Now that you know how to figure the wattage (either look on the label or do the simple math) you are ready to select a converter and/or a transformer. To choose either one you first decide which appliances you want to use, second get the wattage of each item, and third, decide how many appliances you will use at one time. See which of the three situations below applies to you, then look at the solutions and examples:

  • 1). You will bring and use only 1 appliance.

  • 2). You will bring more than one appliance but use only one at a time.

  • 3). You will bring and use more than one appliance.

  • SOLUTION 1). Just find the wattage of that one appliance and choose the converter or transformer that suits your needs.

  • SOLUTION 2).If you know for a fact that you will never use more than one appliance or piece of equipment or combination thereof at one time then you find the highest wattage of your appliances and choose the converter or transformer that has a higher wattage than that one appliance.

  • SOLUTION 3). Add all of the appliance wattage you will use at one time and once again choose the Converter or Transformer with a wattage rating higher than the total of all the appliances you intend to use at one time:

  • EXAMPLE 1. If your ungrounded appliance has a wattage of 550 watts you can choose between the ungrounded step down Hi-Lo converter (use it with the wattage switch set before plugging into the wall at the 25-1875 watts setting) or the VC-1000 step up / step down transformer. If your appliance is grounded or you want to use it for long periods of time, you will have to choose one of the Transformer model because the converters aren't grounded and can't be used for longer than 45 minutes to one hour. The advantages of converters are: inexpensive, lightweight, and compact.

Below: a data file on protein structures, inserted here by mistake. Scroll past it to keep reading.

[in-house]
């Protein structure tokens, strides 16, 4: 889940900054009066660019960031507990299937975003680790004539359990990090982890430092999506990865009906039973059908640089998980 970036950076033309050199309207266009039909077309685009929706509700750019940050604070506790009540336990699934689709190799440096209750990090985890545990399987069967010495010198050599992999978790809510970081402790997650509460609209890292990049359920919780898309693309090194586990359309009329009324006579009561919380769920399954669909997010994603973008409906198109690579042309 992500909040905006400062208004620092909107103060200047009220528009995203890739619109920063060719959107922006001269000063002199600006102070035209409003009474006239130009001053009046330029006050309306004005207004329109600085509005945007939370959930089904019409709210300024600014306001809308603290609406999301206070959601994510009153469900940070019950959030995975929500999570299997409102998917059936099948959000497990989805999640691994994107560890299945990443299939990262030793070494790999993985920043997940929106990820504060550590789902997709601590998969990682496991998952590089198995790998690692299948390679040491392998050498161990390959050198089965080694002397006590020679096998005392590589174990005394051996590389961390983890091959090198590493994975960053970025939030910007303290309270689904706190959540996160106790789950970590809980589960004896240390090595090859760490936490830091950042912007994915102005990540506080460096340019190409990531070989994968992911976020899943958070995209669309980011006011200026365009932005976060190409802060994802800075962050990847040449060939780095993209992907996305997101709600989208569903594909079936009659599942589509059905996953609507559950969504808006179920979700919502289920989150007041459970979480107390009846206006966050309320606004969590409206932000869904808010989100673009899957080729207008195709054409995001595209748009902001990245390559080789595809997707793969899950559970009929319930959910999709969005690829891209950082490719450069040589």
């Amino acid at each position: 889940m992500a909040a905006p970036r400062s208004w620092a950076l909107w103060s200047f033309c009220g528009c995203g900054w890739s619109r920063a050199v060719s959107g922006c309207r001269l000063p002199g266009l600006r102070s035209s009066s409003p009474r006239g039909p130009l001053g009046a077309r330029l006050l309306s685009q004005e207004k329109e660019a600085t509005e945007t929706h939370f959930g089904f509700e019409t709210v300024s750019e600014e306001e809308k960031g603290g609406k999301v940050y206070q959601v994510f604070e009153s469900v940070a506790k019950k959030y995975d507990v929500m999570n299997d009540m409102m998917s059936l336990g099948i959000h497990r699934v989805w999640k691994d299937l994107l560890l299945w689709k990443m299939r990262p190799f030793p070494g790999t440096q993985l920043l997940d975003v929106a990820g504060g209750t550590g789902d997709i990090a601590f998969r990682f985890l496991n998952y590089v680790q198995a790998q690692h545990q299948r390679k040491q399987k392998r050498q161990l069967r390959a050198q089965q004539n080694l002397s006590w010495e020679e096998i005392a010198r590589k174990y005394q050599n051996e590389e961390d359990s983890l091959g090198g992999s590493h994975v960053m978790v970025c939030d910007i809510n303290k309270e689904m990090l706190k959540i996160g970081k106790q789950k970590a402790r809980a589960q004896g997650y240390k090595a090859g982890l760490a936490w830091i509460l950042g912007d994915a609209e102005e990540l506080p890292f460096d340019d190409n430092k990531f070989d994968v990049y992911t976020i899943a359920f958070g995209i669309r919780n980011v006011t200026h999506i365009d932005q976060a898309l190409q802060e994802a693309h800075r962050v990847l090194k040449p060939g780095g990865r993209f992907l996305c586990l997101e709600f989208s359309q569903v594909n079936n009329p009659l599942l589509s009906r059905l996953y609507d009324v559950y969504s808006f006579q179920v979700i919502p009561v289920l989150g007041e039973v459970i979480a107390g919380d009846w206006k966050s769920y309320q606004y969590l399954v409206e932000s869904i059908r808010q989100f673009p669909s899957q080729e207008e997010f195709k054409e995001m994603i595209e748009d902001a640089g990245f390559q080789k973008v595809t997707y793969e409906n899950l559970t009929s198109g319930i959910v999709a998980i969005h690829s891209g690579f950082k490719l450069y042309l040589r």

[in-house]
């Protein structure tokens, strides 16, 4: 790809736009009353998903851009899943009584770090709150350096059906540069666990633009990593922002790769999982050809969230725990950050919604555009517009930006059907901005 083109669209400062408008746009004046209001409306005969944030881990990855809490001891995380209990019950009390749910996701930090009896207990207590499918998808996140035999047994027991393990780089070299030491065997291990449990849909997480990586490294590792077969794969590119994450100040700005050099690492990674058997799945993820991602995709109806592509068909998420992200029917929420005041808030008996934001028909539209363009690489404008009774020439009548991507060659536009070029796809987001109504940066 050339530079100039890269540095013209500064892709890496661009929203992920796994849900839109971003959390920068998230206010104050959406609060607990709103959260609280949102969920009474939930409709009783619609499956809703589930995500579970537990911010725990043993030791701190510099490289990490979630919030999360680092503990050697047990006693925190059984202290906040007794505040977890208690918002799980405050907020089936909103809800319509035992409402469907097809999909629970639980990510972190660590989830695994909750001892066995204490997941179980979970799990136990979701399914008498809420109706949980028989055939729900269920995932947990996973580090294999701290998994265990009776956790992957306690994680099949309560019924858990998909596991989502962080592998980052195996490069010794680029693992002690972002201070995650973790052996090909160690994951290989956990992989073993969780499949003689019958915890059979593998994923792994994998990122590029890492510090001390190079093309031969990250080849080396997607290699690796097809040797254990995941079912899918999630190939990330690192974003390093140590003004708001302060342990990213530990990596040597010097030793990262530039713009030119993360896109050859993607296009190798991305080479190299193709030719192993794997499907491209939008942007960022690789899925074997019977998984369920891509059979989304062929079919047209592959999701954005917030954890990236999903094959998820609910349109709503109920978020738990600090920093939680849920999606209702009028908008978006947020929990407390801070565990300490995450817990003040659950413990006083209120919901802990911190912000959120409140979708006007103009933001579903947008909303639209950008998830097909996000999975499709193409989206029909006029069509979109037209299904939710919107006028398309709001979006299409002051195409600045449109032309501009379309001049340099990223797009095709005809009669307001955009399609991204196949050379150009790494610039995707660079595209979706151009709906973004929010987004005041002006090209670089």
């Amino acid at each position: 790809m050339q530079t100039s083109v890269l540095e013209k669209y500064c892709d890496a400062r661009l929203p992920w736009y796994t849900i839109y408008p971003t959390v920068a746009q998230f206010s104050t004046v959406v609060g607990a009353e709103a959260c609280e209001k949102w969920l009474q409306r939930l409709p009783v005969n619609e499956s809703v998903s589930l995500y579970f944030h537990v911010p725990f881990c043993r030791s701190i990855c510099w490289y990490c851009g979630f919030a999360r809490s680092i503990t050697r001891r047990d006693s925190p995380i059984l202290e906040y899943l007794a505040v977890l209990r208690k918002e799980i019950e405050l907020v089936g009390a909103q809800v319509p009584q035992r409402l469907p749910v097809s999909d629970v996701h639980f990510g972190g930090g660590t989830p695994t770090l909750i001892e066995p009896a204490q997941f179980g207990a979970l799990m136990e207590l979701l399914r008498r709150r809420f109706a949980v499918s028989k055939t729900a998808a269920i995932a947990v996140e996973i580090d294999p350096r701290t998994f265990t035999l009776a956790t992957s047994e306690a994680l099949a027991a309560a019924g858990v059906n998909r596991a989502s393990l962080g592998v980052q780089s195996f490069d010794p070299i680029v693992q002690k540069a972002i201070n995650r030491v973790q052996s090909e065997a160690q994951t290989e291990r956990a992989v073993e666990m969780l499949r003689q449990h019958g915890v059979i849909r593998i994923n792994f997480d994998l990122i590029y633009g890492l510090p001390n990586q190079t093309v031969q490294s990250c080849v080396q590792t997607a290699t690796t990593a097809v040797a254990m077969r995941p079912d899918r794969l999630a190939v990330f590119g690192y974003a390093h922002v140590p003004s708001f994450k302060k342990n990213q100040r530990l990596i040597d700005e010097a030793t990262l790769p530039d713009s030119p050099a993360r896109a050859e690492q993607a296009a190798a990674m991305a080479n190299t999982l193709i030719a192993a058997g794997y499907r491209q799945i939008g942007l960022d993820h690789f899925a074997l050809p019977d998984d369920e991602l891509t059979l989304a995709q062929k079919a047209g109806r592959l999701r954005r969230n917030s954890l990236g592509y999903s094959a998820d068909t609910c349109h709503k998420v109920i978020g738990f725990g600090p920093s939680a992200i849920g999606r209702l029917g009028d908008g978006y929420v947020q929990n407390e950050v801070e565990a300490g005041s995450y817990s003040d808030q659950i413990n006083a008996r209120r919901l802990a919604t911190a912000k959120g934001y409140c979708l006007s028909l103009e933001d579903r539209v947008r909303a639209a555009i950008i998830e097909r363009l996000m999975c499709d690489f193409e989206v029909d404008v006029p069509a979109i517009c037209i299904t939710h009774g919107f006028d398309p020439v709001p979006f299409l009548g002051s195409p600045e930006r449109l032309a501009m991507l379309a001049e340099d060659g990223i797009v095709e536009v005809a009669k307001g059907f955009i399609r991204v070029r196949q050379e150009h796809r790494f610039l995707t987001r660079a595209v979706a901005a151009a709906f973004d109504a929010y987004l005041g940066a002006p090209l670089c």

• EXAMPLE 2.In this example you could choose the ungrounded Hi-Lo converter that has two settings 0-25 watts and 25-1875 watts. WARNING! Always switch to correct wattage range before plugging into an adapter that should already be in the wall outlet, if an adapter is used. You could also choose the step up / step down transformer VC-2000. The Hi-Lo converter is not intended for continuous use and must be unplugged from adapter which also must be removed from wall outlet as soon as you are finished with appliance or equipment. The advantages of converters are they are: inexpensive, lightweight, and compact.

  • EXAMPLE 3A. You are bringing 3 ungrounded appliances that you have to use at the same time with the following watts: 1400, 350, and 150. The total of all the watts is 1900 watts which is too high for any of the converters but you could choose the step up / step down transformer model VC-3000 . Remember you don't want to load the transformer more than approximately 90% of its rated wattage.

  • EXAMPLE 3B. You want to bring a 300 watt grounded appliance, a 500 watt ungrounded, and a 800 watt grounded appliance and you have to use them all at the same time for long periods of time. You would add all of the watts, 1600 watts total, and choose the VC-2000 model transformer. You couldn't choose a straight converter, even though it has a wattage rating above the 1875 watts of all these appliances for two very important reasons, 1). you have some grounded appliances and 2). you intend to use them for long periods of time. Either of the previous reasons preclude the use of a Converter, they can't be used for long periods of time and they aren't grounded.